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Web Server Botnets and Server Farms as Attack Platforms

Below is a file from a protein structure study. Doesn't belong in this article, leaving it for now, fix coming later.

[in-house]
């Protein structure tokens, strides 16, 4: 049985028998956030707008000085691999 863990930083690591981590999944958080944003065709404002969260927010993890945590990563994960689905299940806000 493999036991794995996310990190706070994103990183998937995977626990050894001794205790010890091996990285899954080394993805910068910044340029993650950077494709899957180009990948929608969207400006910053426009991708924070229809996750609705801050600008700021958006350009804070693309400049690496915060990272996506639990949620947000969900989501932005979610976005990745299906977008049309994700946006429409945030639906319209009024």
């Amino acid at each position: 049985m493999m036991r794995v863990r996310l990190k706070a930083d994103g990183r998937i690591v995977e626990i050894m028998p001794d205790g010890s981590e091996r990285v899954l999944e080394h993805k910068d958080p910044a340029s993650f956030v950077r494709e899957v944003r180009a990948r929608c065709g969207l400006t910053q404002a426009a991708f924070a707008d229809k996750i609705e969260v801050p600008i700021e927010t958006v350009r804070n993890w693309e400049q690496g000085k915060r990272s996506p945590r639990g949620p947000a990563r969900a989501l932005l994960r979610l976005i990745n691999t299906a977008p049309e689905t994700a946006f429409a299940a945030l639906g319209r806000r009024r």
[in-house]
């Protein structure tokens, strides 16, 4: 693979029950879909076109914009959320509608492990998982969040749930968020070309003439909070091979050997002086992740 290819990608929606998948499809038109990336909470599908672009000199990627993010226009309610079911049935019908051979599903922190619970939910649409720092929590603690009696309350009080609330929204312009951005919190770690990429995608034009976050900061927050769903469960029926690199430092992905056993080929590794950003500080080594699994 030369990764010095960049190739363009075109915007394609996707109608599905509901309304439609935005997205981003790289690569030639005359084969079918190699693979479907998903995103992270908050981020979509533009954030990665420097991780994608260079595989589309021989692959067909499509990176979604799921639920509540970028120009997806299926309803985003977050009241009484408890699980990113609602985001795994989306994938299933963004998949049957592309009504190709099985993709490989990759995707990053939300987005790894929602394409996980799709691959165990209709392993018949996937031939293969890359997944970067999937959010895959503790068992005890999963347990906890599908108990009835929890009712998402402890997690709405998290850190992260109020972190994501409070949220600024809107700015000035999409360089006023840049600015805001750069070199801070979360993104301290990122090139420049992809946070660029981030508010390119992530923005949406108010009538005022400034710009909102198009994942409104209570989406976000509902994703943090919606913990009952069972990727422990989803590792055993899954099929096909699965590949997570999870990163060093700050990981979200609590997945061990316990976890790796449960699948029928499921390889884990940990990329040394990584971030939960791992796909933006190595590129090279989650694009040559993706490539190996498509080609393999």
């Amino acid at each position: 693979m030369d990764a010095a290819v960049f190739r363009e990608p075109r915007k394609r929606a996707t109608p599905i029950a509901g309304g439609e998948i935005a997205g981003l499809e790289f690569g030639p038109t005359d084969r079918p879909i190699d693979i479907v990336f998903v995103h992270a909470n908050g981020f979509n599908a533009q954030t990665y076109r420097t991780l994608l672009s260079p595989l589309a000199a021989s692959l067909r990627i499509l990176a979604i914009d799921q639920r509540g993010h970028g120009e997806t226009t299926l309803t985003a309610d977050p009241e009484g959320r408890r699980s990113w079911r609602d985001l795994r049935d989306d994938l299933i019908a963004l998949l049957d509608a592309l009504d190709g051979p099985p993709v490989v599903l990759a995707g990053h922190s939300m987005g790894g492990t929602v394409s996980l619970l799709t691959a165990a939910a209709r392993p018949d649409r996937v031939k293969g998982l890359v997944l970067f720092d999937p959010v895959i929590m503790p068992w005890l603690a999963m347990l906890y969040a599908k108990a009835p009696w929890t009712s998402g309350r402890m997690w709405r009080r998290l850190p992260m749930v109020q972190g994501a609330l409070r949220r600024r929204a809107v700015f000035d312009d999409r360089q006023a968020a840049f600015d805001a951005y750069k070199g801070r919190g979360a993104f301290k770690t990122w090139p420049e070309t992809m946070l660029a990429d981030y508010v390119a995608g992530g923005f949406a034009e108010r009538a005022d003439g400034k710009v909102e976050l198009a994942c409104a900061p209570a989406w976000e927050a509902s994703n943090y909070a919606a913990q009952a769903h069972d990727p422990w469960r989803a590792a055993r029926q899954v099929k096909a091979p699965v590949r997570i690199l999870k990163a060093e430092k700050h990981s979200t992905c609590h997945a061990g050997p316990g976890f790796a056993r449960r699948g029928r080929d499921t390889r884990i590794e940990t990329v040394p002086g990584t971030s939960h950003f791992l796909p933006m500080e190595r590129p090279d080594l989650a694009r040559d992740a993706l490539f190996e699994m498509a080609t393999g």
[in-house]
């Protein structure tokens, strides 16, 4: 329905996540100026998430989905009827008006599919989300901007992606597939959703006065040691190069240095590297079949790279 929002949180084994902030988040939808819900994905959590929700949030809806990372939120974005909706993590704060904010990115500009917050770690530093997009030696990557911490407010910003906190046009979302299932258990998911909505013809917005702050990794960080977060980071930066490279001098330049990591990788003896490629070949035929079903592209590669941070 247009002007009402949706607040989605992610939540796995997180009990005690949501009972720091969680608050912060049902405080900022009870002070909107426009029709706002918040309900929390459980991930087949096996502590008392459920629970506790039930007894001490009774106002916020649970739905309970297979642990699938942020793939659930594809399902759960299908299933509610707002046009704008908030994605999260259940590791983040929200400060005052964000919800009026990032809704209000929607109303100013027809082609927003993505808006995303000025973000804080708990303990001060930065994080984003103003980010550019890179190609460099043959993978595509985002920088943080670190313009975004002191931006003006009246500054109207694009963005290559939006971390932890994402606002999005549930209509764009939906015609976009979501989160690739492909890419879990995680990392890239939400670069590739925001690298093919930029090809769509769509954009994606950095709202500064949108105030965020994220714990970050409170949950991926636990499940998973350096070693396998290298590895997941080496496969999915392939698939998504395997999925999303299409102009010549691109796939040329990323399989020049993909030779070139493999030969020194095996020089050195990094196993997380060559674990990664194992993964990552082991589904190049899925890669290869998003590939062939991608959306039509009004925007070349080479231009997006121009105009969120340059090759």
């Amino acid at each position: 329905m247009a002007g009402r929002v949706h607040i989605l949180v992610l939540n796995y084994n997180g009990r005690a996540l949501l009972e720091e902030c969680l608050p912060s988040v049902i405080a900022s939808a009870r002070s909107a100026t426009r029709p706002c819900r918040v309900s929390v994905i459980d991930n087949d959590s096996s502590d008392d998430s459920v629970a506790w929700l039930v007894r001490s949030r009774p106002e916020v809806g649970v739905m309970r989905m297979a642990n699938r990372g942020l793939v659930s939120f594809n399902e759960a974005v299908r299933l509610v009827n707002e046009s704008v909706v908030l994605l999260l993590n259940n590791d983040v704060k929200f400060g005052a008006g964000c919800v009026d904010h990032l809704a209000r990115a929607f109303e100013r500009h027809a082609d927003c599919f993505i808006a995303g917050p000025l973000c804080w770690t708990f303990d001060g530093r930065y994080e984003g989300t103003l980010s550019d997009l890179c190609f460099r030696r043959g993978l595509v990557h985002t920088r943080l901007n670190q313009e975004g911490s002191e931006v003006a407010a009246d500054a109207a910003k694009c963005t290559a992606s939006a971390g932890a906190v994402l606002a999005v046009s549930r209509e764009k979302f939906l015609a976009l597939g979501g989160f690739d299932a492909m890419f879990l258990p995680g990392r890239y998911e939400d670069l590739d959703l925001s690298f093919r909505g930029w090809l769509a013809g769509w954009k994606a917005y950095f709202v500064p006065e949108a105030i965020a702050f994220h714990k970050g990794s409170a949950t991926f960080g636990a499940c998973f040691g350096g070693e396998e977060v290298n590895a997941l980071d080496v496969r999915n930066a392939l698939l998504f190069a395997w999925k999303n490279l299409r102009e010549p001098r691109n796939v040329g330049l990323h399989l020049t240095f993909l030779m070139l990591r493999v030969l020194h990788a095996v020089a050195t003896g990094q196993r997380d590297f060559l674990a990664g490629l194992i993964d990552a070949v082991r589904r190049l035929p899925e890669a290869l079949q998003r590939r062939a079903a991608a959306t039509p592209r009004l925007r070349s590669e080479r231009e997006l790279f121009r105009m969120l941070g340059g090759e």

Are file inclusion vulnerabilitiess equivalent to remote code execution? Are servers (both Linux and Windows) now the lower hanging fruit rather than desktop systems? In the February edition of the Virus Bulletin magazine, we (Kfir Damari, Noam Rathaus and Gadi Evron (me) of Beyond Security) wrote an article on cross platform web server malware and their massive use as botnets, spam bots and generally as attack platforms. Web security papers deal mostly with secure coding and application security. In this paper we describe how these are taken to the next level with live attacks and operational problems service providers deal with daily. We discuss how these attacks work using (mainly) file inclusion vulnerabilities (RFI) and (mainly) PHP shells. Further, we discuss how ISPs and hosting farms suffer tremendously from this, and what can be done to combat the threat. I'd like to write more on this here, and ask for the community's feedback on what others see in this field and how you deal with similar issues. Malware is often built to operate within a certain OS environment. Web server malware is completely cross-platform (as long as a web daemon which supports scripting can be found such as IIS, Apache, etc.). These malware attack the web application first, and only then further compromise takes place platform by platform, using the web server's privileges. Most web servers are being compromised by these attacks as a result of an insecure web application written in PHP, although attacks for other scripting languages such as Perl and ASP are also in-the-wild. The main reason for this is that many different PHP applications are available online, and often freely as open source, which makes them a popular selection for use on many web sites. Another reason for the popularity of attacks against PHP applications is that writing securely in PHP is very difficult, which makes most of these PHP applications vulnerable to multiple attacks, with hundreds of new vulnerabilities released publicly every month. While in the past botnets used to be composed of mainly broadband end users running Windows, today we can see more and more server botnets we can refer to as "IIS botnets" or "Linux botnets" as a direct result of these attacks. One of the conclusions we reached was that although the technologies used are not new (RFI, PHP shells, etc.) the sheer scale of the problem is what's interesting. In our research as detailed in the Virus Bulletin article we recognize that vulnerabilities such as file inclusion, as simple as they may be, are equivalent to remote code execution in effect. Although escalation wars, which are reactive in nature, are a solution we hate and are stuck with on botnets, spam, fraud and many other fronts, this front of web server attacks stands completely unopposed and controlled by the bad guys. In our research we detail how over-time, when aggregated, most attacks come from the same IP addresses without these ever getting blocked. ISPs and hosting farms selling low-cost hosting services can not cope with this threat, especially where an attack against one user running such an application can compromise a server running 3000 other sites. Another issue discussed was the formation of the Web Honeynet Task Force ( http://www.webhoneynet.net/ renamed from the Web Honeynet Project to avoid confusion with the honeynet project). I write more about this and host the paper on my blog at SecuriTeam ( http://blogs.securiteam.com/index.php/archives/815 ). All rights for the article itself belong to the Virus Bulletin magazine. Gadi Evron.